From The Jolly Contrarian
Jump to navigation Jump to search
The Jolly Contrarian’s Glossary

The snippy guide to financial services lingo.™

Index — Click the ᐅ to expand:

Get in touch
Comments? Questions? Suggestions? Requests? Sign up for our newsletter? Questions? We’d love to hear from you.
BREAKING: Get the new weekly newsletter here Old editions here

You will often hear, on honeyed breath, the expression “consolidation, amalgamation, merger or binding share exchange of the Issuer with or into another entity or person”. The difference between these things is formal, and thus beloved of lawyers, who can safely create as many little QIX boxes as they like without any harm coming to them, and their clients being none the wiser, but not substantive.


A merger is the combination of two or more companies into a single one, where one of the companies you started out with at the beginning is left at the end: this is the continuing entity. A takeover is really just a form of merger: the difference between them is really one of relative size. A bib bastard of a company takes over a smaller one; two similar sized companies merge. Either way, at the end, only one company remains. The other has dissolved itself into the stomach lining of its acquirer, its assets and liabilities slipping easily down the gizzard.


Consolidation, known in some places as amalgamation, is the action of combining two or more companies into a single new company. Unlike a merger, in a consolidation, none of the originally joining companies survives: in the consolidation process a brand new company is incorporated and all the assets and liabilities of all of the joining companies are transferred to the new entity. At some profound metaphysical level — a place that appeals at a deep, subconscious level, to legal eagles though they don’t understand it and cannot rationalise it, but it manifests itself in them having to describe it, bloody-mindedly — these things are profoundly different. But from a practical point of view — meaning we are excluding tax considerations, needless to say — they are exactly the same.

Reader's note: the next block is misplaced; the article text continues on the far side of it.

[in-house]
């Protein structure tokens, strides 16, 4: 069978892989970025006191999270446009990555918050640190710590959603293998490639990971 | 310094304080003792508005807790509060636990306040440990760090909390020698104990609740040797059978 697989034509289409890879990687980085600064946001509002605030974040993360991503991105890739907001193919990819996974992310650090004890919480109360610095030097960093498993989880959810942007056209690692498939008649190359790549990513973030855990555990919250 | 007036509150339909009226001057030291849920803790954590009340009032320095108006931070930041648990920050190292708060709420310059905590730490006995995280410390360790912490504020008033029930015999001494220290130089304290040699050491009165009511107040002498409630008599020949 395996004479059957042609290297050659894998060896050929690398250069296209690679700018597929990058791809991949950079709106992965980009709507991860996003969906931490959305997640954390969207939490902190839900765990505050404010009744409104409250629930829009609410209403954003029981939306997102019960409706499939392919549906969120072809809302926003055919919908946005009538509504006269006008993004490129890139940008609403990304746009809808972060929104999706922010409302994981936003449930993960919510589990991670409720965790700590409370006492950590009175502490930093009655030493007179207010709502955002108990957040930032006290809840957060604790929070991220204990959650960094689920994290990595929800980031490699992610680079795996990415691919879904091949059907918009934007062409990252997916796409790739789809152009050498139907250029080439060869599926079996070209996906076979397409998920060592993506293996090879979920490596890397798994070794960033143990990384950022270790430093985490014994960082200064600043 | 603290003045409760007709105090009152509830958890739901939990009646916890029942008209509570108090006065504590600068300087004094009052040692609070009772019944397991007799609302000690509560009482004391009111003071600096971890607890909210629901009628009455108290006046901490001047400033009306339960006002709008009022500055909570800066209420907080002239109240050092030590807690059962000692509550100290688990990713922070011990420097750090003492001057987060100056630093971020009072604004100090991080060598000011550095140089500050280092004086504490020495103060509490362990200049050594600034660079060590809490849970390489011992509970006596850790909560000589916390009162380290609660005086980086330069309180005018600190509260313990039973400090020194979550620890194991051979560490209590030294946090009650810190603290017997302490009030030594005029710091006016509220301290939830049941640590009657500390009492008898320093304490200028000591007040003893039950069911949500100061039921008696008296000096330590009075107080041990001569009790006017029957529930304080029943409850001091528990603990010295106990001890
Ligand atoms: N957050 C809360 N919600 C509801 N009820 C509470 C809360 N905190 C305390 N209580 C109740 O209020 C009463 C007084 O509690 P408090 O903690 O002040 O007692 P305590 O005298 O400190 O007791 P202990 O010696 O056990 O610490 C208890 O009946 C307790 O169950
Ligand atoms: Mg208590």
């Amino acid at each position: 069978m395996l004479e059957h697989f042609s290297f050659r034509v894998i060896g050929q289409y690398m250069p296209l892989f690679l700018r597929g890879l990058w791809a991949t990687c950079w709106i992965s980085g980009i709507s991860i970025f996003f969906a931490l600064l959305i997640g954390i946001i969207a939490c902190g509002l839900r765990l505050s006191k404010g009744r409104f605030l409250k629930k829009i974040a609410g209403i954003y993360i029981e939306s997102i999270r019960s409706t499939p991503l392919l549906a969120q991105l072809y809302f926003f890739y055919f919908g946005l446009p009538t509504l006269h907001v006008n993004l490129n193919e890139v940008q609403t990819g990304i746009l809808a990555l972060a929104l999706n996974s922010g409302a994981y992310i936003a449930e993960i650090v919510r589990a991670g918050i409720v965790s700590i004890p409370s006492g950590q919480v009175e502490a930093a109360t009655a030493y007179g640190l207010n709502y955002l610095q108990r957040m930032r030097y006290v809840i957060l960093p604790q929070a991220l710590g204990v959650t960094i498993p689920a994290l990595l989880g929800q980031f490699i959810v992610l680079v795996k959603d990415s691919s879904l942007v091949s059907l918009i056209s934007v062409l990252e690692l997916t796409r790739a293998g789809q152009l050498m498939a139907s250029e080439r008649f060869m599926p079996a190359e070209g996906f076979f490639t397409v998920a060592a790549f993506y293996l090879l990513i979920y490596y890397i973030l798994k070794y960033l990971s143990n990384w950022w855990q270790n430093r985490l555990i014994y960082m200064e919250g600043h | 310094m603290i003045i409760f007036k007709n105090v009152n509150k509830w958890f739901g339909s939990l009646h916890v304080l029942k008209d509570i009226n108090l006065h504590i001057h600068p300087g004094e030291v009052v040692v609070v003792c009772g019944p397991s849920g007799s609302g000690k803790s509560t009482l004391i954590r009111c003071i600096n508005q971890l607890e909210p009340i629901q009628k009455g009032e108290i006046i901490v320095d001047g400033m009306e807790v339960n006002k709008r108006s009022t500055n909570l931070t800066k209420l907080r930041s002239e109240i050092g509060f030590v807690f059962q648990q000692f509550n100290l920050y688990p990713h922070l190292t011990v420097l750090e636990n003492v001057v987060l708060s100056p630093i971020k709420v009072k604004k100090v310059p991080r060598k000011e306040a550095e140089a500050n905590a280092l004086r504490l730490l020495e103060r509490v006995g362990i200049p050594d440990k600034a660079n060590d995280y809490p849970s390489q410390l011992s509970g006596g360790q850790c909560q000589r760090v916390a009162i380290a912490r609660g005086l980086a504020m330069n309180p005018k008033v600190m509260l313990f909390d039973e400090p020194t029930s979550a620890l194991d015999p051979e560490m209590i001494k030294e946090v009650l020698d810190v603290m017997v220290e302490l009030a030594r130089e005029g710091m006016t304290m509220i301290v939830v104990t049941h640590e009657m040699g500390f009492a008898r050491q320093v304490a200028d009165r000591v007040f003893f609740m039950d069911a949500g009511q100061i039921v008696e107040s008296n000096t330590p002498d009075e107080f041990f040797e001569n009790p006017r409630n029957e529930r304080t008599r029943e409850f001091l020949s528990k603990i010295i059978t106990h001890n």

Share exchange

A share exchange is a way of combining businesses in which shares of one company are exchanged for shares of another. However, unlike in a merger, where only one company survives the interaction, or a consolidation, where neither comnpany does, in a share exchange both companies continue to exist as separate going concerns, though they are now part of the same consolidated group and will have some kind or other of a familial relationship (being a parent, child, siblings, long lost cousins from Australia, black sheep of family etc.)

See also